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Type 1 diabetes as a risk factor for stroke in men and women aged 15-49 : a nationwide study from Sweden

Sundquist, K LU and Li, X LU (2006) In Diabetic medicine : a journal of the British Diabetic Association 23(11). p.7-1261
Abstract

AIMS: The main objective was to determine premature stroke risk in men and women in Sweden with previous hospital admission for Type 1 diabetes or without previous hospital admission.

METHODS: All individuals in Sweden aged 15-34 years at first hospital admission for Type 1 diabetes and aged 15-49 years at first hospital admission for stroke during the study period (1987-2001) were identified. Standardized incidence ratios (SIRs) were calculated to compare premature stroke risk between individuals admitted to hospital with Type 1 diabetes and individuals without hospital admission, after controlling for age, time period, occupation and geographical region. SIRs were also calculated for individuals with diabetic... (More)

AIMS: The main objective was to determine premature stroke risk in men and women in Sweden with previous hospital admission for Type 1 diabetes or without previous hospital admission.

METHODS: All individuals in Sweden aged 15-34 years at first hospital admission for Type 1 diabetes and aged 15-49 years at first hospital admission for stroke during the study period (1987-2001) were identified. Standardized incidence ratios (SIRs) were calculated to compare premature stroke risk between individuals admitted to hospital with Type 1 diabetes and individuals without hospital admission, after controlling for age, time period, occupation and geographical region. SIRs were also calculated for individuals with diabetic complications.

RESULTS: The overall SIRs for premature stroke in men and women with hospital admission for Type 1 diabetes were 17.94 [95% confidence interval (CI) 12.87, 24.36] and 26.11 (95% CI 18.81, 35.32), respectively. Men and women with diabetic nephropathy had the highest significant SIRs of premature stroke: 48.87 and 73.53, respectively.

CONCLUSIONS: Our data indicate that young to middle-aged individuals with Type 1 diabetes had a considerably higher risk of premature stroke than those without Type 1 diabetes. This underscores the need to implement vigorous interventions in healthcare settings in order to decrease the risk of premature stroke in individuals with Type 1 diabetes.

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author
publishing date
type
Contribution to journal
publication status
published
keywords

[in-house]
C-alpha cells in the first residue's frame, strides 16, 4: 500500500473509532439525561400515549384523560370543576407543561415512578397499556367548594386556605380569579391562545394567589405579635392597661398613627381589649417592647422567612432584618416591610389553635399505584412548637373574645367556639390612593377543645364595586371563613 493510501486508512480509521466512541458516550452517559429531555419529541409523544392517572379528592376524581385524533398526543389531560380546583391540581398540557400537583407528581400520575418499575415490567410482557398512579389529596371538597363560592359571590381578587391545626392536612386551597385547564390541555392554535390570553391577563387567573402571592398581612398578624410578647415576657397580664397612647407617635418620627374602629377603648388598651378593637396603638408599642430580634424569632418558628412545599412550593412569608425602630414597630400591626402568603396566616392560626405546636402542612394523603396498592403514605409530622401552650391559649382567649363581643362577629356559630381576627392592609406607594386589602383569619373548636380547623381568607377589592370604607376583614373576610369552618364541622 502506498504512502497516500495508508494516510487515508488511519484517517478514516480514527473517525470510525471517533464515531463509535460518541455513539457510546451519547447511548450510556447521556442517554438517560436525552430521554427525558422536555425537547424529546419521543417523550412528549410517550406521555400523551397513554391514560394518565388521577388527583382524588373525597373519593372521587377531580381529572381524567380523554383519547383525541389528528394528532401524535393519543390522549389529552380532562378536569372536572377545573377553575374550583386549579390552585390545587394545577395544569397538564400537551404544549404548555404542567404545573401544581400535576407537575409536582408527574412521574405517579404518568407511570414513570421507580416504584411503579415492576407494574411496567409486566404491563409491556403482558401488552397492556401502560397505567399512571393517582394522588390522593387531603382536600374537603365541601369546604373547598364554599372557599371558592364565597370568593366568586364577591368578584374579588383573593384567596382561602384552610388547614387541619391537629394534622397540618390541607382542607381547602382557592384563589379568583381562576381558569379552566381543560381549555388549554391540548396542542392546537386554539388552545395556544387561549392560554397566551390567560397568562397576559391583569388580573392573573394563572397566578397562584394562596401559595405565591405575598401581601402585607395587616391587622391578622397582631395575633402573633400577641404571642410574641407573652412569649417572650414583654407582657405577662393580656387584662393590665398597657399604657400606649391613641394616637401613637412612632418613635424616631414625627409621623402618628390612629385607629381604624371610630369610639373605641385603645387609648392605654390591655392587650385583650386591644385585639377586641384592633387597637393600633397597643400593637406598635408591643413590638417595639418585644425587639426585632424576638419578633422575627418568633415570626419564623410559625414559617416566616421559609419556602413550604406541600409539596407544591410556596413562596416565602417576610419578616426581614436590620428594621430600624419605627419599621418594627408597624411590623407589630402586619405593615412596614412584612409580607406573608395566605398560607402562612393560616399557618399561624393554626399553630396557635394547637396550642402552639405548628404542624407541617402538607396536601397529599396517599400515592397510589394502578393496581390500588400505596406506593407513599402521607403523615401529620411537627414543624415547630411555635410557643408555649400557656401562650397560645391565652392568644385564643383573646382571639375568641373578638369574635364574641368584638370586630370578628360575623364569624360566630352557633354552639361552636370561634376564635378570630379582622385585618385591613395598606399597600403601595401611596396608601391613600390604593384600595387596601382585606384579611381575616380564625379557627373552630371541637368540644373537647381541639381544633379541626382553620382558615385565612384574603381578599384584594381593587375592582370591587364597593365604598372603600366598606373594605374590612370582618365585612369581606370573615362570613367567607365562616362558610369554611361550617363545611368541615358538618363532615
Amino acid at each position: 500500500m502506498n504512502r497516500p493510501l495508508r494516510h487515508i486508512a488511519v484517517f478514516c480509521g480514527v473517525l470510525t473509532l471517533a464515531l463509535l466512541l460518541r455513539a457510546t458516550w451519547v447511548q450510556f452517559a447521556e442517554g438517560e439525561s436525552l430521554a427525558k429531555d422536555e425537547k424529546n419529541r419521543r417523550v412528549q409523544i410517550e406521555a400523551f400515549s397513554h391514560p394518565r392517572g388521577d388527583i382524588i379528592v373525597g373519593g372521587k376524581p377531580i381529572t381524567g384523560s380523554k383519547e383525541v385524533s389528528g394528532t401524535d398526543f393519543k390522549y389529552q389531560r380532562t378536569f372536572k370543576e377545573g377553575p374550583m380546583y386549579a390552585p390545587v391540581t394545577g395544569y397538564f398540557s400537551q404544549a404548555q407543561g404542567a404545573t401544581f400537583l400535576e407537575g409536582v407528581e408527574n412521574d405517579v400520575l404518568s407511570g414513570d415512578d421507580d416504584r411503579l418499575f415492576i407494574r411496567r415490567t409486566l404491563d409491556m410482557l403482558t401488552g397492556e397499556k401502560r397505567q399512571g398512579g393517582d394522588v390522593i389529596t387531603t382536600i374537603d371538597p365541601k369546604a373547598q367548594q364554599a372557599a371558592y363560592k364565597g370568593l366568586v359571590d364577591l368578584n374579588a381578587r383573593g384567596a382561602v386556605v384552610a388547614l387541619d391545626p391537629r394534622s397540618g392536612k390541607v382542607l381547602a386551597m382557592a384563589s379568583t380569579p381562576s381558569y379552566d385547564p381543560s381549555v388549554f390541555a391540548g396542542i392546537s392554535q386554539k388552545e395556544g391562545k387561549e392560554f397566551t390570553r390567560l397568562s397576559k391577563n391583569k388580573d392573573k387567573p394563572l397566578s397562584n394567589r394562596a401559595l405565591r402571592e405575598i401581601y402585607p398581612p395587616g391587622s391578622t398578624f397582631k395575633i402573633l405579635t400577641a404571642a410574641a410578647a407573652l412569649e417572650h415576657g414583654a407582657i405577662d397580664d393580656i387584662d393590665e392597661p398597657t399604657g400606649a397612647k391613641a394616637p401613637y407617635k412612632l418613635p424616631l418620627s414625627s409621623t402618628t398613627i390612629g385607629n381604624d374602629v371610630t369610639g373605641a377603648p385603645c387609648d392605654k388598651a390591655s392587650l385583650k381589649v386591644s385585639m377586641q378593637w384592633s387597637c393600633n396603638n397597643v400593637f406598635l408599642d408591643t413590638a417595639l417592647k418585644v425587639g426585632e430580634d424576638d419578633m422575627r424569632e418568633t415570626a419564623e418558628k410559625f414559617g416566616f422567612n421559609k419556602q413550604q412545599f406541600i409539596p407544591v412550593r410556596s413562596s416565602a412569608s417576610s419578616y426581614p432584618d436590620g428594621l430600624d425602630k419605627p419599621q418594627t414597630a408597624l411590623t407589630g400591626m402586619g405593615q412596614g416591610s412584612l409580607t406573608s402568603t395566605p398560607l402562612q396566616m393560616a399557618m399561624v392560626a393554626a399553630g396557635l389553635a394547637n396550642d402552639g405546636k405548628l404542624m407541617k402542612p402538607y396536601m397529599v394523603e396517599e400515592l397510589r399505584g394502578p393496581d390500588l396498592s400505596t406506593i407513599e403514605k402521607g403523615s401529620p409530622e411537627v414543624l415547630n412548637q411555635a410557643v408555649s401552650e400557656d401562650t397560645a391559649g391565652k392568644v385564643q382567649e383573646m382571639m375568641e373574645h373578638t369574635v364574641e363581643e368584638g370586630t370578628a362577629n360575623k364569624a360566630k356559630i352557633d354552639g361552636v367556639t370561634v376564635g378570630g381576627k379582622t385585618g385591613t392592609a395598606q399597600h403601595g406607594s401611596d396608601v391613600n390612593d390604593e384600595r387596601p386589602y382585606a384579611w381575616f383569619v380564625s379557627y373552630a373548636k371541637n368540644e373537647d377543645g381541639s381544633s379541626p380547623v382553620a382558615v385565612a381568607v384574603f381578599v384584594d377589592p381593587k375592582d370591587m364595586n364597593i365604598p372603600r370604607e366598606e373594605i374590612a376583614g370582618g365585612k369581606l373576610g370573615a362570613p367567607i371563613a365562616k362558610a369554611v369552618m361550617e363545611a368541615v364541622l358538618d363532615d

Adolescent, Adult, Diabetes Mellitus, Type 1/epidemiology, Diabetic Angiopathies/epidemiology, Female, Follow-Up Studies, Humans, Male, Middle Aged, Risk Factors, Stroke/epidemiology, Sweden/epidemiology
in
Diabetic medicine : a journal of the British Diabetic Association
volume
23
issue
11
pages
7 pages
publisher
Wiley-Blackwell
external identifiers
  • scopus:33750194146
  • pmid:17054606
ISSN
0742-3071
DOI
10.1111/j.1464-5491.2006.01959.x
language
English
LU publication?
no
id
6e43adda-876f-4ac8-ab61-fb55876d35f8
date added to LUP
2019-01-30 11:11:25
date last changed
2020-01-13 01:25:13
@article{6e43adda-876f-4ac8-ab61-fb55876d35f8,
  abstract     = {<p>AIMS: The main objective was to determine premature stroke risk in men and women in Sweden with previous hospital admission for Type 1 diabetes or without previous hospital admission.</p><p>METHODS: All individuals in Sweden aged 15-34 years at first hospital admission for Type 1 diabetes and aged 15-49 years at first hospital admission for stroke during the study period (1987-2001) were identified. Standardized incidence ratios (SIRs) were calculated to compare premature stroke risk between individuals admitted to hospital with Type 1 diabetes and individuals without hospital admission, after controlling for age, time period, occupation and geographical region. SIRs were also calculated for individuals with diabetic complications.</p><p>RESULTS: The overall SIRs for premature stroke in men and women with hospital admission for Type 1 diabetes were 17.94 [95% confidence interval (CI) 12.87, 24.36] and 26.11 (95% CI 18.81, 35.32), respectively. Men and women with diabetic nephropathy had the highest significant SIRs of premature stroke: 48.87 and 73.53, respectively.</p><p>CONCLUSIONS: Our data indicate that young to middle-aged individuals with Type 1 diabetes had a considerably higher risk of premature stroke than those without Type 1 diabetes. This underscores the need to implement vigorous interventions in healthcare settings in order to decrease the risk of premature stroke in individuals with Type 1 diabetes.</p>},
  author       = {Sundquist, K and Li, X},
  issn         = {0742-3071},
  language     = {eng},
  number       = {11},
  pages        = {7--1261},
  publisher    = {Wiley-Blackwell},
  series       = {Diabetic medicine : a journal of the British Diabetic Association},
  title        = {Type 1 diabetes as a risk factor for stroke in men and women aged 15-49 : a nationwide study from Sweden},
  url          = {http://dx.doi.org/10.1111/j.1464-5491.2006.01959.x},
  doi          = {10.1111/j.1464-5491.2006.01959.x},
  volume       = {23},
  year         = {2006},
}